Many of our readers are familiar with the famous novels, Sherlock Holmes and The Hound of the Baskervilles, by the Scot, Sir Arthur Conan Doyle, M.D. It may be of interest to note what this physician, war correspondent, novelist and addict to spiritism had to say in the latter connection. On the atonement he stated, “One can see no justice in a vicarious sacrifice, nor in the God who could be placated by such means . . . The whole doctrine of original sin, the Fall (elsewhere he said, “Never was there any evidence of a fall.”—RCH), the vicarious atonement, the placation of the Almighty by blood—all this is abhorrent to me. The spirit guides do not insist upon these aspects of religion.” Concerning Hell, he remarks, “Hell, I may say drops out altogether, as it has long dropped out of the thoughts of every reasonable man. This odious conception, so blasphemous (quoth the blasphemer!—RCH) in its view of the Creator, arose from the exaggeration of Oriental phrases, and may perhaps have been of service in a coarse age when men were frightened by fires, as wild beasts are scared by the travelers. Hell as a permanent place does not exist. But the idea of punishment, of purifying chastisement, in fact of Purgatory, is justified by the reports from the other side.” Again, “Hell does not exist and never will . . . All spirit people of wisdom, knowledge and love know there is no hell and no devil . . . no resurrection—no judgment . . . When you believe in spiritual (sic) manifestations, you will feel far happier than you do now. You will not fear the threats of damnation and hell . . . Such doctrine is wrong . . .”³ Of Christ he said, “High above all these is the greatest spirit of whom they (the spirits) have cognizance—not God, since God is so infinite that He is not within their ken—but one who is nearer God and to that extent represents God. This is the Christ spirit. His special care is the earth. He came down upon it at a time of great earthly depravity—a time when the world was almost as wicked as it is now, in order to give the people the lesson of an ideal life. Then he returned to his own high station, having left an example which is still occasionally followed. That is the story of Christ as spirits have described it.”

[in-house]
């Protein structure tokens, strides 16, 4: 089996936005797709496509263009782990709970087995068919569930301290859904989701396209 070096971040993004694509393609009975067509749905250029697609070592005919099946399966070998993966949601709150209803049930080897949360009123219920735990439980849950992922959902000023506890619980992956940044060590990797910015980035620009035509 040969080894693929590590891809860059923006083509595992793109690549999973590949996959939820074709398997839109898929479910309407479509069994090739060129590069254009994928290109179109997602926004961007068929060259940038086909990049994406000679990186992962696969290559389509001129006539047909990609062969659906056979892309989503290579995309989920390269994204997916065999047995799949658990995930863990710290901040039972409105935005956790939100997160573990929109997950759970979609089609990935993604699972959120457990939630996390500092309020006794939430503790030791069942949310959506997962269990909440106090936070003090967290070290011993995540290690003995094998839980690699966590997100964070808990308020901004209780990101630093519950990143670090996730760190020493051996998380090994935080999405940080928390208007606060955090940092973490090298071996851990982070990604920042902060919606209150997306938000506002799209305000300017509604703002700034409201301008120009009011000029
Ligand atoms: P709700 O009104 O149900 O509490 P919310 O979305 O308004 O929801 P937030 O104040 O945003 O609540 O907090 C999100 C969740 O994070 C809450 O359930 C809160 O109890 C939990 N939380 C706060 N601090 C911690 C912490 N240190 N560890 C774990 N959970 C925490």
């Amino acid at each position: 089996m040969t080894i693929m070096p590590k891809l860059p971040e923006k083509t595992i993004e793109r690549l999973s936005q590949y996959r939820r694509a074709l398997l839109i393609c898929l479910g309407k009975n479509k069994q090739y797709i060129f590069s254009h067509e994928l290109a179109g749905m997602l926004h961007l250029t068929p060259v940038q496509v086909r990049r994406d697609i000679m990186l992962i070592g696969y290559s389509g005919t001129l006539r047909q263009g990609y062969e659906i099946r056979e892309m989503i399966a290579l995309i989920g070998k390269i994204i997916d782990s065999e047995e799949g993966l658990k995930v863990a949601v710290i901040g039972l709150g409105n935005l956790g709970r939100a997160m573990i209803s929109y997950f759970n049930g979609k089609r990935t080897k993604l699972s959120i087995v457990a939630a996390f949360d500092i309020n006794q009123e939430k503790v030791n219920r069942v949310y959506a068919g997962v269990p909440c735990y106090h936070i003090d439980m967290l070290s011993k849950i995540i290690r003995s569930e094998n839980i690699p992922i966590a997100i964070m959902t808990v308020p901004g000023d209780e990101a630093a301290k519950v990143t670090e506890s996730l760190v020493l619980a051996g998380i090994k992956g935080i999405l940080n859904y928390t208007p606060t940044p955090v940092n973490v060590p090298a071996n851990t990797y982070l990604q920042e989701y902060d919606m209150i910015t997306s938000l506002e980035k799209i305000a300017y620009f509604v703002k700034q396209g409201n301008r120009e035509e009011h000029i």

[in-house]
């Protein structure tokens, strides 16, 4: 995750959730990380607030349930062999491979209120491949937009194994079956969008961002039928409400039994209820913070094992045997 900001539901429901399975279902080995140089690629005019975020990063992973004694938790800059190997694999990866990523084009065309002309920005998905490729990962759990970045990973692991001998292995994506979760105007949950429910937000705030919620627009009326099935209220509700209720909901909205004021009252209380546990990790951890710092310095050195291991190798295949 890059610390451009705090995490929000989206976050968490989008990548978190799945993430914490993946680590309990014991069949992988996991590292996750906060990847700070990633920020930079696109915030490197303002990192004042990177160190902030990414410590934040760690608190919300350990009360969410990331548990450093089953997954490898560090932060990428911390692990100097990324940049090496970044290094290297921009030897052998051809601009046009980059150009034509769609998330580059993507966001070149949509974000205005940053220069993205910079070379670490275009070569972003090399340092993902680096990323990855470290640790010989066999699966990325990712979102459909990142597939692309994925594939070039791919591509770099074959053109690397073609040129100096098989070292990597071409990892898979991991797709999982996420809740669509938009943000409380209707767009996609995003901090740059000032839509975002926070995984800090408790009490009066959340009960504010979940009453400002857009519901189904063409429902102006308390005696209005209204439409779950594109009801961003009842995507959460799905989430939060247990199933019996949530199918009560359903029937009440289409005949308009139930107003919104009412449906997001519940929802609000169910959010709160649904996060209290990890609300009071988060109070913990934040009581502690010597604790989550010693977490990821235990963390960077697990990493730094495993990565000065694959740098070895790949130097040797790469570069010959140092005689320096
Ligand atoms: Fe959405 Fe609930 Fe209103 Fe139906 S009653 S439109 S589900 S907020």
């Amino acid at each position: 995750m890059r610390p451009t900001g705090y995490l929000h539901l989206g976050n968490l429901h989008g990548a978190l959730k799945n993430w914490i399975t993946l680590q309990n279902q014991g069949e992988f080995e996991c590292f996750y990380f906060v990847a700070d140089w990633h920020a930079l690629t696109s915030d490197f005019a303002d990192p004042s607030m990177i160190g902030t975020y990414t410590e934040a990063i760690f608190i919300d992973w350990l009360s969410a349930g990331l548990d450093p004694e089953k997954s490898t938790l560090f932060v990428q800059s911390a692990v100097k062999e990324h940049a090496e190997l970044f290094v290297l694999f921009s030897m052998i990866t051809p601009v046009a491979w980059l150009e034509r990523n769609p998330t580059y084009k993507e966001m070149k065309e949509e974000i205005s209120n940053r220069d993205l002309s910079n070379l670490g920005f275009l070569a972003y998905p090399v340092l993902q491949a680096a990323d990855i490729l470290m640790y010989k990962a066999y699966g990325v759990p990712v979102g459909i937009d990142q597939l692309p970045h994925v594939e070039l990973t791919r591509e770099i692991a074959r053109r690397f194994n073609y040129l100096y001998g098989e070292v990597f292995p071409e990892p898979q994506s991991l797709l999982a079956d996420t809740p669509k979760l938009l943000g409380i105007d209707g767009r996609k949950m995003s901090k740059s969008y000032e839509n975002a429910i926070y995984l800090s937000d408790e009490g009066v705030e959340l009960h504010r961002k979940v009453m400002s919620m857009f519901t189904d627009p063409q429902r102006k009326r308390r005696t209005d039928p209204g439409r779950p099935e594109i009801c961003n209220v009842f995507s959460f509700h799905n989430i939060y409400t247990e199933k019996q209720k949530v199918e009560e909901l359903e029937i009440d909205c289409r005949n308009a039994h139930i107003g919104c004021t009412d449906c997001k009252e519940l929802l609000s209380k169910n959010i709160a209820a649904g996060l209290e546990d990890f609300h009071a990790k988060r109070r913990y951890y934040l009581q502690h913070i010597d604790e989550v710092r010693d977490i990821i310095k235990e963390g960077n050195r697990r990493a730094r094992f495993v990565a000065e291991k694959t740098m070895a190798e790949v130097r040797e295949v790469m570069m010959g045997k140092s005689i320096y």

The Word of God finds no place for a spiritist medium (Ex. 22:18). God Himself turns away from the person who applies to a “medium,” and affirms that He will cut off such a person from his people (Lev. 20:6). This is exactly what did happen to Saul (I Chron. 10:13). They who turn to spiritism have despised their own wisdom and counsel has fled them. God destroys their counsel, abandoning them to idols and charmers (Is. 19:3). Spiritism must be completely re jetted, for the Lord Himself abominates it as the utter rejection of His Christ (Deuteronomy 18:9-15).
¹ Spiritists quoted in “Chaos of Cults,” p. 54.
² ibid., p. 54.
³ Heresies Exposed, p. 165; Chaos of Cults, p. 57; Outlines of Spiritualism, p. 68; The New Revelation, 1918, p. 68, 57.